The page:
Passage through U.S. Customs
You have planned a trip to the United States and you have taken care of every detail? Before leaving to explore the country, you will have to go through the US customs. Many European travelers dread this moment, which is generally considered long and complicated. Don’t panic! On site, everything is done to facilitate the life of travelers and allow them to start their stay as soon as possible. If you have correctly filled out your ESTA form and obtained your pass, everything should go well.
Forms and documents to have with you at customs
Before your departure, you applied for an ESTA authorization. Without a valid ESTA authorization, no travel to the United States, hence the interest of entrusting this administrative task to a competent team! However, you should know that this mandatory document does not guarantee you entry into the United States: the immigration officer will decide on your final admission.
The U.S. government, currently led by Donald Trump, advises you toprint your ESTA form before you fly. Nevertheless, customs officers will not ask you to provide this document when you pass through because all information about you is transferred directly to them. However, you must present your valid biometric or electronic passport .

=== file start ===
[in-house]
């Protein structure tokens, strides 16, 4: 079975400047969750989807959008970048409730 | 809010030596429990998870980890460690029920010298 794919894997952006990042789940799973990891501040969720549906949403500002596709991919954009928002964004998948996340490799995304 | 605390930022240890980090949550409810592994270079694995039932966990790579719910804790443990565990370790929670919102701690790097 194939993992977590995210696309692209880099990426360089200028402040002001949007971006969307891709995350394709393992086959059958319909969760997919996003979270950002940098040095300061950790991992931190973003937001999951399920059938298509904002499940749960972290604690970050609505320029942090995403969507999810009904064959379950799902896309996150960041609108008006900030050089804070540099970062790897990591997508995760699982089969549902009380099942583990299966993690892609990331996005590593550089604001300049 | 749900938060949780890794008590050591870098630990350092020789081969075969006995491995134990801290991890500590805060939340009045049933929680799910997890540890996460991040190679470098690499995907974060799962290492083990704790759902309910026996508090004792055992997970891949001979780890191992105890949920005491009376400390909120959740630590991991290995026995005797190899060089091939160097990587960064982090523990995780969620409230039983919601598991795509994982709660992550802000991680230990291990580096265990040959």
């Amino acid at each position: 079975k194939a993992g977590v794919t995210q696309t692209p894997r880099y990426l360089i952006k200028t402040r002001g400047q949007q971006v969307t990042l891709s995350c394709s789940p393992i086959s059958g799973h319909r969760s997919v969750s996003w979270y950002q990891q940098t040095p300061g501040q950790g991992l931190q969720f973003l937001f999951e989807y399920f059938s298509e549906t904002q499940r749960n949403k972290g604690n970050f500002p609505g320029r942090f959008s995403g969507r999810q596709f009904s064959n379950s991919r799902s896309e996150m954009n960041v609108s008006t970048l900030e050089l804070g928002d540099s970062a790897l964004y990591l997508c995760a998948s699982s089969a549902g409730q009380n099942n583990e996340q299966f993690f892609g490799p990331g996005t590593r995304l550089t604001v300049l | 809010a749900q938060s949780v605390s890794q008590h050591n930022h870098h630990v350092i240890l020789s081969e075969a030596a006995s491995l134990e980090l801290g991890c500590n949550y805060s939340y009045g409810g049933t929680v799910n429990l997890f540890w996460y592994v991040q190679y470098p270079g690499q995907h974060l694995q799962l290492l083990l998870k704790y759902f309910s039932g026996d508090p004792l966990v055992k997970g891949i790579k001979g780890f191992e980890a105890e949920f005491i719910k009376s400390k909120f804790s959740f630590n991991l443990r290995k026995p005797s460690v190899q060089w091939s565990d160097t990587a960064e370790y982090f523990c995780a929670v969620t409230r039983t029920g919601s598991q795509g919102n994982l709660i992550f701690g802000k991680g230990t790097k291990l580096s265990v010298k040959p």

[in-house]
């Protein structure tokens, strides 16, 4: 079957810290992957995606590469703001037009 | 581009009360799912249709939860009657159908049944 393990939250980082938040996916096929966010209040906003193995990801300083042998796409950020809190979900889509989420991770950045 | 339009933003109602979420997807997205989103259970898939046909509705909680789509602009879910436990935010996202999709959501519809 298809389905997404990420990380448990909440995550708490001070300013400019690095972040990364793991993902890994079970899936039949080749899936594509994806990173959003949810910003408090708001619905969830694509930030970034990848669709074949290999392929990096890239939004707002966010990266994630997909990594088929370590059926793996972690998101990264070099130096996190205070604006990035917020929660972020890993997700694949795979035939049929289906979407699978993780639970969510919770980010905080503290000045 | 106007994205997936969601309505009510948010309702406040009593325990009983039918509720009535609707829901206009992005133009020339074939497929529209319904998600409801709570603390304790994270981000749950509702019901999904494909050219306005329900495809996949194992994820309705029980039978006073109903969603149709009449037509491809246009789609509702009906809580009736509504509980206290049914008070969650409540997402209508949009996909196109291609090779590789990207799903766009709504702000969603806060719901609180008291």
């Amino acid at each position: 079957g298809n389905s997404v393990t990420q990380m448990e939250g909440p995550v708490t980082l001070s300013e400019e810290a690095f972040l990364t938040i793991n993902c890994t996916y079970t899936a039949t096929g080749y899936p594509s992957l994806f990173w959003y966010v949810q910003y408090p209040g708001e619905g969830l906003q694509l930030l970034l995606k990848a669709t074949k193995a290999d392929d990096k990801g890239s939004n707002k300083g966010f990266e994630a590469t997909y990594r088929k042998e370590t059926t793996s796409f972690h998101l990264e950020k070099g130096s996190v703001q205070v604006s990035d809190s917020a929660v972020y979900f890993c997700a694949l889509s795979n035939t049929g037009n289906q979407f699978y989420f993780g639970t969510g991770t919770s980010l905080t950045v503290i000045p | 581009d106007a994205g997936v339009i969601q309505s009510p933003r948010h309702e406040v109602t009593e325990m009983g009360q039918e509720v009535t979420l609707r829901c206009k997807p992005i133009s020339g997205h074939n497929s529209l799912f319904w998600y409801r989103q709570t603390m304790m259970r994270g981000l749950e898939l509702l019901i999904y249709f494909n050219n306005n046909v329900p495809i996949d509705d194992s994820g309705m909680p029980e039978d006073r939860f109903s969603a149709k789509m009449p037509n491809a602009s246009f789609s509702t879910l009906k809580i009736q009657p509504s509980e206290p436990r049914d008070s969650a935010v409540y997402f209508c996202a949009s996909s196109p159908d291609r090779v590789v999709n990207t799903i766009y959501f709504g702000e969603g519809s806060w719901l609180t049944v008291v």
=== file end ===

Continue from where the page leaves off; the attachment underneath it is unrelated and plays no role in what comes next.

On the plane, you will have filled out a small blue form, the customs form. It will be given to you by the on-board staff and includes some of your personal information. You will need to include your passport number, where you will be living during your stay (make sure you have your exact address with you), the amount of money you have on you, and whether you are carrying any specific items such as fruits, vegetables, insects, animal products, cell cultures or even soil.
The different steps of the customs clearance
After collecting your passport and your form, the customs officers check on their computer that your ESTA authorization has been granted.
In a second step, you will be asked some simple questions. They can be about the reasons for your trip, the length of your stay. Each traveler is then photographed and fingerprinted.
This interview is, in most cases, a simple formality. In some cases, the agent may feel that an additional interview is necessary.